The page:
In a phase 2 study focused on multiple sclerosis (MS), Roche’s BTK inhibitor, Fenebrutinib, appears to have achieved a remarkable feat by successfully crossing the blood-brain barrier. Roche recently unveiled a major milestone in the development of its MS drug during the phase 2 FENopta study, indicating its potential as a groundbreaking treatment for the disease.
During the ECTRIMS-ACTRIMS meeting in Milan, Roche presented the results of the FENopta study, which involved 109 adults with relapsing MS. Fenebrutinib, a BTK inhibitor, demonstrated highly promising outcomes. Notably, it displayed a 90% reduction in new or enlarging gadolinium-enhancing T1 lesions, a crucial measure assessed via MRI scans at the 12-week mark, successfully meeting the primary endpoint of the trial. Moreover, the drug exhibited a remarkable 95% reduction in T2 lesions, a secondary endpoint, during the same period. Patients treated with Fenebrutinib were four times more likely to remain free from any new T1 Gd+ brain lesions or T2 brain lesions at weeks 4, 8, and 12 compared to those who received a placebo.
One standout achievement highlighted by Roche was Fenebrutinib’s ability to penetrate the blood-brain barrier, an extraordinary accomplishment in drug development. Roche measured the drug’s concentration in the cerebrospinal fluid of a subgroup of 11 patients, revealing a mean Fenebrutinib concentration of 43.1 ng/mL. This suggests that Fenebrutinib can reach levels within the brain and central nervous system that are sufficient to reduce disease activity and progression in MS patients.
Dr. Alexandra Goodyear, Roche’s global development lead for Fenebrutinib explained that affecting cells in the periphery have shown a profound impact on MS disease activity, and Fenebrutinib’s dual mechanism of action, targeting both B cells and myeloid cells, holds the potential to impact resident B cells within the central nervous system and microglia if it can penetrate the brain.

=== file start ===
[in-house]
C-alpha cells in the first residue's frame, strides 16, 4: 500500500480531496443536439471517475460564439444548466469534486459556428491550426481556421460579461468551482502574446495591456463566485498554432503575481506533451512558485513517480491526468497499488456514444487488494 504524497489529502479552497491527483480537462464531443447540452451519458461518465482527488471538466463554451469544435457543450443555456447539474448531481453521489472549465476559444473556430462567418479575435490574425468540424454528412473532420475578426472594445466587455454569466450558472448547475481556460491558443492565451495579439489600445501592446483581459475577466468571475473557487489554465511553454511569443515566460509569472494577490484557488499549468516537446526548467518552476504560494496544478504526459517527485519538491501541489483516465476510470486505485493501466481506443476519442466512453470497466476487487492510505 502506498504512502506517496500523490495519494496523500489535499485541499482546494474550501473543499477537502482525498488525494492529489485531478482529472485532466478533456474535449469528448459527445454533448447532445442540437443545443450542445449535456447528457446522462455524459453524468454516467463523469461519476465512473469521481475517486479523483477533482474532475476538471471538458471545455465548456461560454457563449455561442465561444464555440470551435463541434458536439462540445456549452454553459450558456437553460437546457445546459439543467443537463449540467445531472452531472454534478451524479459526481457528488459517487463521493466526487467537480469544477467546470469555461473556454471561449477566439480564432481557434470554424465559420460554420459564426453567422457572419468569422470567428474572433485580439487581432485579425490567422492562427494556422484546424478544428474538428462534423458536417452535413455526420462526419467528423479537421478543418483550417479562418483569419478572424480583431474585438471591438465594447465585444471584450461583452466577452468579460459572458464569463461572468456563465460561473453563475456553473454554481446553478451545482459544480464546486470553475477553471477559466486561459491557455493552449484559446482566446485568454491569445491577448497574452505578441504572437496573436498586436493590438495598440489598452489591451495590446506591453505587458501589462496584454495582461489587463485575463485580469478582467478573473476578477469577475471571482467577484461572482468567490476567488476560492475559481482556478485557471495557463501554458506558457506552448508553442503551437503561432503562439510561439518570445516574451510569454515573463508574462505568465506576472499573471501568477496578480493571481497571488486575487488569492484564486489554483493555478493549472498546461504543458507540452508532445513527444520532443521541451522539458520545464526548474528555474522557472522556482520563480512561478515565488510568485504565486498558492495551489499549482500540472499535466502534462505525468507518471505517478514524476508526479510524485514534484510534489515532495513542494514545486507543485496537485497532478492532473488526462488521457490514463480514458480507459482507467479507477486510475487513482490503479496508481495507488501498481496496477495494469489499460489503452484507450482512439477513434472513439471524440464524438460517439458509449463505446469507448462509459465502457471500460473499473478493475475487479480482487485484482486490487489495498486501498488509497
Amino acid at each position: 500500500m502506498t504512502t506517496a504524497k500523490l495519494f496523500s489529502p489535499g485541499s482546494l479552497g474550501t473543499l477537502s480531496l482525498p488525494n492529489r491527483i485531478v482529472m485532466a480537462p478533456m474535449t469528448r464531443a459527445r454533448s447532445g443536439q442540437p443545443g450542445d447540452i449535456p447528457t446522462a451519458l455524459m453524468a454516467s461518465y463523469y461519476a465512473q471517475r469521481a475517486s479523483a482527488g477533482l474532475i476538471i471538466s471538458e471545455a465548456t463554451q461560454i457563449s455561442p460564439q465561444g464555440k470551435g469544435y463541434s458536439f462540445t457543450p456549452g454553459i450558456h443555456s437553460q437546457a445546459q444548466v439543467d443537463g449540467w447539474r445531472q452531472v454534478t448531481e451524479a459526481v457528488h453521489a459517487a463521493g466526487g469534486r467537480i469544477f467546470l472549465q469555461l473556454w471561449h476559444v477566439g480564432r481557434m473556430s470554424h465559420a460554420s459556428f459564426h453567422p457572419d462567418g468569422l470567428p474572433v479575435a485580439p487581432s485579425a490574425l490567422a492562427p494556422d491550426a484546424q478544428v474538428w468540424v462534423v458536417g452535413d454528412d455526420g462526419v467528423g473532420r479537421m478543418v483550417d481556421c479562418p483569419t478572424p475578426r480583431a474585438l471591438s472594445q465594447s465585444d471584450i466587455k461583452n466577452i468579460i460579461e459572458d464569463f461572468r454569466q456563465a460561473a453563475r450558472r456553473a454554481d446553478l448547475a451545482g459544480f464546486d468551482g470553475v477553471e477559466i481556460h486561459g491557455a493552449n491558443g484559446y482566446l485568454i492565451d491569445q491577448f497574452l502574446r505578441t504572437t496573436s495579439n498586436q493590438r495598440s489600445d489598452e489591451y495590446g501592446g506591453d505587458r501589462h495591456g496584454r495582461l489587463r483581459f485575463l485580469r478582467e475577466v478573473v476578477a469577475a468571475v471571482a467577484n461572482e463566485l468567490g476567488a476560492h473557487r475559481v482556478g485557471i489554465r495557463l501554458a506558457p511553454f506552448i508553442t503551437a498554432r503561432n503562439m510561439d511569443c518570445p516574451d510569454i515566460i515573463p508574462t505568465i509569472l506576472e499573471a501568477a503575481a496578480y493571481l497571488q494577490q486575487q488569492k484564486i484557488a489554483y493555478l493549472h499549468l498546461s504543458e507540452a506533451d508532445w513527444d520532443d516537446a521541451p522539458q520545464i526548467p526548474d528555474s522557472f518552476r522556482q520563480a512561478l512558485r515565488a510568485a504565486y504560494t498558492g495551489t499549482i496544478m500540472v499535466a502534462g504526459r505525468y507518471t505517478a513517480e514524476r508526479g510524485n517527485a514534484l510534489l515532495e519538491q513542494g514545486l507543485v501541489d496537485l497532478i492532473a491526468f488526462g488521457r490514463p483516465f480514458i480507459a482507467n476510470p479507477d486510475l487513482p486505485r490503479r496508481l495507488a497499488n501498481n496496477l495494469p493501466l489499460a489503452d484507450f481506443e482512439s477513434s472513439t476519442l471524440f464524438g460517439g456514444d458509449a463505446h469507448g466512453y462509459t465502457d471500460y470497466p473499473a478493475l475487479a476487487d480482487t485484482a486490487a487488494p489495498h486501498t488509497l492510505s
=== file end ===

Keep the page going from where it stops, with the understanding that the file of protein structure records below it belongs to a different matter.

While previous trials involving BTK inhibitors have encountered challenges related to serious adverse events, Roche’s trial reported a consistent safety profile. The rate of adverse events for patients taking Fenebrutinib was 38%, compared to 33% for those on a placebo. Notably, the most common adverse event not observed in the placebo group was abnormal liver enzyme levels, affecting 5.5% of patients receiving Fenebrutinib.
Unlike competing candidates, Fenebrutinib is a non-covalent BTK molecule intentionally designed to prioritize long-term safety for patients. Nevertheless, further insights into safety will emerge from ongoing phase 3 trials. Roche is currently conducting two phase 3 studies in relapsing MS and a late-stage study in primary progressive MS, where Fenebrutinib will be compared to the renowned MS drug Ocrevus. However, significant data from these late-stage trials will not be available until later, suggesting a longer timeline for their results to become known.